Monday, 25 November 2019

Its quite Easy to 'Caveat Emptor' on a Truly Responsible Antiquities Market


Somebody called P Buhler has a question about Timeline Auctions antiquities (not the first) they wrote here, 25 November 2019 at 14:55 :
I am new to this Blog, but am very interested in the chain regarding Timeline. I have purchased a few coins from them in the past (which were fine), but am considering bidding on a Medieval sword they are offering now. Candidly I am also new to the Medieval weapons collecting area, although I do have some 17th Century pieces acquired elsewhere some time ago. I would be interested in anyone else's experience with Medieval weapons acquired from Timeline in recent years. From website photos some of the swords look to be in very clean and good preserved condition relative even to some museum examples I have seen. Cause to worry about good fakes?
I answered. There are estimates that up to 95% of the artefacts being offered online these days are either illegally obtained or fake. Nobody has disproven that.
Hmm. Something to think about. The prime leitmotif of THIS blog, the one you are writing to, is that the archaeological resource is damaged by selfish buyers who'll buy unpapered artefacts (portable antiquities that have no documentation of legal origins, no documentation of the transfer of title, no documentation of legal movement between countries). Here the interests of (responsible) collectors and conservationists cross. If the sword was made in 2008 by Slimy Fred the Faker in a garage in Sunderland, it'll have no documentation of these things. If it was illegally dug up in a the underground of the chapel of a ruined Lebanese Crusader castle and smuggled to Britain, it will have no documentation of these things. If the seller has ensured that the items he has in the stockroom are of legal origins and he has title to sell will be happy to share the documents of that with you - no excuses. If the seller offer excuses instead of proof, walk away, it's probably either illegally obtained (and thus you cannot acquire title) or fake.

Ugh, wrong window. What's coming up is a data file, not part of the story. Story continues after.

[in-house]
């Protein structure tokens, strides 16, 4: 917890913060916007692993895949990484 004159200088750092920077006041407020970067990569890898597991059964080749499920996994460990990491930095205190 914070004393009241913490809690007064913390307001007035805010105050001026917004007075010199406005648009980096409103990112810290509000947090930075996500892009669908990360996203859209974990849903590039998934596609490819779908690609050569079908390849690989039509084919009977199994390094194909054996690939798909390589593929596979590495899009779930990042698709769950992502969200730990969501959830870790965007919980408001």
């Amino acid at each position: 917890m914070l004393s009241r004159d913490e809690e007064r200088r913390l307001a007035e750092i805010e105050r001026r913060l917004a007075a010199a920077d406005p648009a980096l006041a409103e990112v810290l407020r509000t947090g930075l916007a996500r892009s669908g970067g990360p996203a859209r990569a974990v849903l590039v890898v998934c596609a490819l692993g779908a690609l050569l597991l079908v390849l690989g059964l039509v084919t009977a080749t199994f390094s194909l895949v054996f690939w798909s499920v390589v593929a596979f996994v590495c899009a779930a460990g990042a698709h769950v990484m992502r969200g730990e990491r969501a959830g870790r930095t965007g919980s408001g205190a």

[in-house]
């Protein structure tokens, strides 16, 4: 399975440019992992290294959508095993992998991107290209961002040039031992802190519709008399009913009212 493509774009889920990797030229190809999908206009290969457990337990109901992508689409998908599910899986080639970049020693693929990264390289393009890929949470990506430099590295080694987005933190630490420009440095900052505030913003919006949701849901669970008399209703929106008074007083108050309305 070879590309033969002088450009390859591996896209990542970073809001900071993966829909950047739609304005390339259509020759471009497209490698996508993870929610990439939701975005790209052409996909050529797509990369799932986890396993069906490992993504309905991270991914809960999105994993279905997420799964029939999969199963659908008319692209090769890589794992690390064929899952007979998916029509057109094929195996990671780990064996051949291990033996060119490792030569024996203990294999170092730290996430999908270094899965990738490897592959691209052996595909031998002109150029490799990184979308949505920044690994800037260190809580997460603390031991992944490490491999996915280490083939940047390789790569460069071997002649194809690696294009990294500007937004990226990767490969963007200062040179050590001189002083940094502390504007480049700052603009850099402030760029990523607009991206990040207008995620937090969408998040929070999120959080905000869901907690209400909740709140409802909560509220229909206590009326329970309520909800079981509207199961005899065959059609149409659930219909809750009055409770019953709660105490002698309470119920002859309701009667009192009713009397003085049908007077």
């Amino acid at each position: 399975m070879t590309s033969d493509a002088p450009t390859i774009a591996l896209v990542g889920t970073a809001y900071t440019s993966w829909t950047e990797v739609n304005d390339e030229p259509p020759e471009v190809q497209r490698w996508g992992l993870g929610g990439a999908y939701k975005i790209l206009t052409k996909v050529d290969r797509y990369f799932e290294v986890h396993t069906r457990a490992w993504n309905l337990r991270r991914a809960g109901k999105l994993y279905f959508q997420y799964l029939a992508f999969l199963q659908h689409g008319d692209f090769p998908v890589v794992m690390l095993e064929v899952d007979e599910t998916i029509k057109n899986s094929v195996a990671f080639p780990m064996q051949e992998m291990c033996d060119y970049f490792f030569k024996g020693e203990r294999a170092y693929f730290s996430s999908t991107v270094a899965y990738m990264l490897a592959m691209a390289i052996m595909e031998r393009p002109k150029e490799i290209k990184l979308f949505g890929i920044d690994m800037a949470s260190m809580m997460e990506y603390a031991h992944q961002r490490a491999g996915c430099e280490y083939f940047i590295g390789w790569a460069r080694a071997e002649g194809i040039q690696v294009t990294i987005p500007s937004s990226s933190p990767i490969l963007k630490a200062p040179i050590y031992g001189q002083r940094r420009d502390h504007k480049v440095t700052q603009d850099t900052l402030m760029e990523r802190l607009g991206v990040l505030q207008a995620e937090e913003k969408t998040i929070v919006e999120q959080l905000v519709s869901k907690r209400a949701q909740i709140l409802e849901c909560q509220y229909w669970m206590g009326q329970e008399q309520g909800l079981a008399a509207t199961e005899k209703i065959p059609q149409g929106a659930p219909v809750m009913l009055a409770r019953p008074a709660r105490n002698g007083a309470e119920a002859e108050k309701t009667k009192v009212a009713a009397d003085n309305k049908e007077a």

Interesting that Mr (?) Buhler is "new to the collecting area" but is willing to chance it on a "looks like" basis (plus asking an archaeologist online for advice). Mr Hammond's "ancient artefacts" have  been discussed here before (search). Ask for paperwork before you bid, take no excuses, anything that's passed through any dealer like this with no paperwork may be difficult to sell later.


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